it and see if I can determine its actual vintage.

But, I've been avoiding that particular corner of the garage :-/
--
Mike Easter
philo
2020-12-24 21:34:39 UTC
Permalink
I even have one IBM's first electtic's from before the Selectric days.
It has a lever 1-10 for number of carbon copies desired.

If I put it on 10 but use only one sheet of paper...a "O" will punch a hole in the paper!
Jonathan N. Little
2020-12-23 14:45:02 UTC
Permalink
Post by Mike Easter
Post by philo
I was a luddite who used a typewriter until about 1999 or so when my
(now) wife gave me her old computer.
Speaking of typewriters...
... when I was in high school typing class, there were only 2 males in
the otherwise all-female class where we were provided 'manual'
(non-electric) typewriters for class activity.  We were also given speed
and accuracy competitions and the 2 top performers then competed against
those from other schools.
Those 2 were 'us' males.  :-)
Mine limited it to only for business/trade track and for females, for
college bound track it was not available. Who knew? I wish I could type
now instead of the it-must-be-a-sin-whatever-i-am-doing method that I use.
--
Take care,

Jonathan
-------------------
LITTLE WORKS STUDIO
http://www.LittleWorksStudio.com
Bud Frede
2020-12-24 17:09:36 UTC
Permalink
Post by Mike Easter
Post by philo
Not a big deal as I mainly use FB on my phone
... as opposed to me, who /almost/ never uses a mobile phone and
*absolutely* never uses FB :-)
I use a phone all the time, mainly for work. I have to admit that it's
very handy to be able to walk away from my desk to make some coffee,
etc. in the kitchen and still be easily reachable via the phone in my
pocket. A few times I've heard a number of alerts fire off and then I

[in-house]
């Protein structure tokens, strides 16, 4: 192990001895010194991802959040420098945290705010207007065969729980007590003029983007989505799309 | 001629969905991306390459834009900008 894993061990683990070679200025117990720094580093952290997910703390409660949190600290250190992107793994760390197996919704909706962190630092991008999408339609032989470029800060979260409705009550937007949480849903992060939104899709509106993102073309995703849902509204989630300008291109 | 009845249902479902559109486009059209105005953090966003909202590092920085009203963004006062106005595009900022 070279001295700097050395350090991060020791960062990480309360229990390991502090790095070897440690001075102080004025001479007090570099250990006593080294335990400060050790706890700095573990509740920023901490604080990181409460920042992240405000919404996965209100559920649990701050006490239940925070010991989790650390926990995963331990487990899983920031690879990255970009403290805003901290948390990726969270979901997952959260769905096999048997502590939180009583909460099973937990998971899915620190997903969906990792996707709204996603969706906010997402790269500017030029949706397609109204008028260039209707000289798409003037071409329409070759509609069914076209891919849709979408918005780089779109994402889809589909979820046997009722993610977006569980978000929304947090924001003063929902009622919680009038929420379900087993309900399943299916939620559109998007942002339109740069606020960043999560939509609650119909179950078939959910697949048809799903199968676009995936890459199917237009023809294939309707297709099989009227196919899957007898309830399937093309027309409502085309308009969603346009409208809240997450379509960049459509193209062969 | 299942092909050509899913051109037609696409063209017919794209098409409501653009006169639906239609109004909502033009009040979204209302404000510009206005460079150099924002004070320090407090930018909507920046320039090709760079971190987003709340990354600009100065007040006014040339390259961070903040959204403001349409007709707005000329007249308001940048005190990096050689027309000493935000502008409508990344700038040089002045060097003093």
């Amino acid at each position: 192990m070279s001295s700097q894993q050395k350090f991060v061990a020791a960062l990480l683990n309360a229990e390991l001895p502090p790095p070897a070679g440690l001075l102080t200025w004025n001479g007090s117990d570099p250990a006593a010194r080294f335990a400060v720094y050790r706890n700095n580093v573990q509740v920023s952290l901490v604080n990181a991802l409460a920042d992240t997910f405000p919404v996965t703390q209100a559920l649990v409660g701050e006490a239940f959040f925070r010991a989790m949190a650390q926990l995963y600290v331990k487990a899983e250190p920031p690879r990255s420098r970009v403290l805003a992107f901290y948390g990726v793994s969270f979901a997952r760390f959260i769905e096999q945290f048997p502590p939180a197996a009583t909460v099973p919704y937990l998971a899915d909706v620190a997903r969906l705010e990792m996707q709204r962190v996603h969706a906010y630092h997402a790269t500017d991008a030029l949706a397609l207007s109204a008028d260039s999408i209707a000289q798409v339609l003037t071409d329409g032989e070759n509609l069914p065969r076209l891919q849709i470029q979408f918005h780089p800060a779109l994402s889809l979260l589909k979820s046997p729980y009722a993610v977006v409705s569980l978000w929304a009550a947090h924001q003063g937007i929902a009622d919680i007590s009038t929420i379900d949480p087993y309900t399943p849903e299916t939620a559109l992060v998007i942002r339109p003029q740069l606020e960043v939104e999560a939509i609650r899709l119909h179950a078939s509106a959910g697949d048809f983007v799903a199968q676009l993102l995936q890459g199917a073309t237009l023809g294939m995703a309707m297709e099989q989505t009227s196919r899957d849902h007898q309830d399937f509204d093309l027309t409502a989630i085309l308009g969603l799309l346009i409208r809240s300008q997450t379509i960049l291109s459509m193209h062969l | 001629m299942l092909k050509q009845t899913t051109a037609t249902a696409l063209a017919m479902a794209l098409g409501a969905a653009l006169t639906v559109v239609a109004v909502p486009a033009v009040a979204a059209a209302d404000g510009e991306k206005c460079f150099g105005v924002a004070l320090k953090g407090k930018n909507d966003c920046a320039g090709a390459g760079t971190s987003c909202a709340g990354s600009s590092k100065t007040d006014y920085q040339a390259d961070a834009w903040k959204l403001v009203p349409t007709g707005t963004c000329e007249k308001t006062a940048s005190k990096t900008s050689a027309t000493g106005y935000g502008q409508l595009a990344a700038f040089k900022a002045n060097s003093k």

know that maybe I should get back to my desk and see what I need to
fix. :-)

I don't use Facecrook either.
chovy
2021-01-14 08:26:38 UTC
Permalink
 - I've been saying lately 'I don't like Gnome'
 - maybe it is all Ubuntu's fault
 - I find gnome 'bulky', like it is dragging dead-weight
 - Jesse Smith has observed good performance in Ub spins, but not Ub
 - this week's DW feature he reviewed Pop Ub gnome and compared w/ Ub
gnome and found Ub...
most of the community editions ran faster, smoother, and required less
memory than Ubuntu's Desktop edition.
The big difference though during my trial was that Pop!_OS does
everything noticeably faster than Ubuntu, even when run on the same
hardware with the same filesystem. The two are not even close in
performance when opening programs, moving windows around the desktop,
opening menus, dragging icons around. Pop consistently ran circles
around Ubuntu despite both distributions running the GNOME 3.38 desktop.
https://distrowatch.com/weekly.php?issue=20201207#popos
I have been comparing various KDE distro/s w/ each other, but since I
don't like Gnome, I have avoided comparing Gnome/s.  In a very limited
comparison, I found that generally speaking across distro/s, Gnome uses
a lot of ram to the live desktop, while KDE's use usually compares
favorably w/ that of XFCE's.  Except in Fedora spin.
I just switched from ubuntu to manjaro with kde. loving it.
--
- chovy
Mike Easter
2021-01-14 13:35:32 UTC
Permalink
Post by chovy
I just switched from ubuntu to manjaro with kde. loving it.
Mjo's KDE is VERY popular w/ mjo people. Tho' XFCE is the mjo
'flagship', its KDE is the more 'popular' (by some metric unknown to me,
maybe dl/s). And of course mjo is high on the DW page hit list, second
only to MX; for whatever that metric is supposed to mean.

I like the Neon KDE better than Kubuntu.
--
Mike Easter